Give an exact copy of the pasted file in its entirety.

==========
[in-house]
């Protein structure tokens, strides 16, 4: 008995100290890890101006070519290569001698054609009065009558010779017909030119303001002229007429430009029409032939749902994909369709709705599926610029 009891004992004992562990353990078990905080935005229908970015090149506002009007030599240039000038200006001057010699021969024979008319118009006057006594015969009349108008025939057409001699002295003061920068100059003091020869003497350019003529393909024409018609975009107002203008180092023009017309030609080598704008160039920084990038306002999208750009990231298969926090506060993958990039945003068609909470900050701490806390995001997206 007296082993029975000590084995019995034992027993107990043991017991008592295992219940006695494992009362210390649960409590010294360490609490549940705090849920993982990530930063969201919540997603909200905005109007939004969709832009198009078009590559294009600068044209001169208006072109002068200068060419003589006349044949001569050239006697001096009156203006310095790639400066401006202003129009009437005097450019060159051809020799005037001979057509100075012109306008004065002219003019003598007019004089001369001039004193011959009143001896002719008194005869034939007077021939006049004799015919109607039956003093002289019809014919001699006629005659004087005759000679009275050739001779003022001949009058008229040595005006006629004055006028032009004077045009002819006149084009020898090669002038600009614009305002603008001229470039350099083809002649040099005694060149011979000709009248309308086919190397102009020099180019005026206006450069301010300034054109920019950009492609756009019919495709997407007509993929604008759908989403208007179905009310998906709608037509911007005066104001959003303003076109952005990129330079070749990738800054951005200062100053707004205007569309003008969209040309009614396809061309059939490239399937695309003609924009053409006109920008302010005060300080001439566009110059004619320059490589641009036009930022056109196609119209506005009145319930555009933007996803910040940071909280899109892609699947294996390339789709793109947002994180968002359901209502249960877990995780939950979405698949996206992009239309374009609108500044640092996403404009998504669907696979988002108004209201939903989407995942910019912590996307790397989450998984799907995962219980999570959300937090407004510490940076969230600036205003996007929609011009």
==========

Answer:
[in-house]
């Protein structure tokens, strides 16, 4: 008995100290890890101006070519290569001698054609009065009558010779017909030119303001002229007429430009029409032939749902994909369709709705599926610029 009891004992004992562990353990078990905080935005229908970015090149506002009007030599240039000038200006001057010699021969024979008319118009006057006594015969009349108008025939057409001699002295003061920068100059003091020869003497350019003529393909024409018609975009107002203008180092023009017309030609080598704008160039920084990038306002999208750009990231298969926090506060993958990039945003068609909470900050701490806390995001997206 007296082993029975000590084995019995034992027993107990043991017991008592295992219940006695494992009362210390649960409590010294360490609490549940705090849920993982990530930063969201919540997603909200905005109007939004969709832009198009078009590559294009600068044209001169208006072109002068200068060419003589006349044949001569050239006697001096009156203006310095790639400066401006202003129009009437005097450019060159051809020799005037001979057509100075012109306008004065002219003019003598007019004089001369001039004193011959009143001896002719008194005869034939007077021939006049004799015919109607039956003093002289019809014919001699006629005659004087005759000679009275050739001779003022001949009058008229040595005006006629004055006028032009004077045009002819006149084009020898090669002038600009614009305002603008001229470039350099083809002649040099005694060149011979000709009248309308086919190397102009020099180019005026206006450069301010300034054109920019950009492609756009019919495709997407007509993929604008759908989403208007179905009310998906709608037509911007005066104001959003303003076109952005990129330079070749990738800054951005200062100053707004205007569309003008969209040309009614396809061309059939490239399937695309003609924009053409006109920008302010005060300080001439566009110059004619320059490589641009036009930022056109196609119209506005009145319930555009933007996803910040940071909280899109892609699947294996390339789709793109947002994180968002359901209502249960877990995780939950979405698949996206992009239309374009609108500044640092996403404009998504669907696979988002108004209201939903989407995942910019912590996307790397989450998984799907995962219980999570959300937090407004510490940076969230600036205003996007929609011009």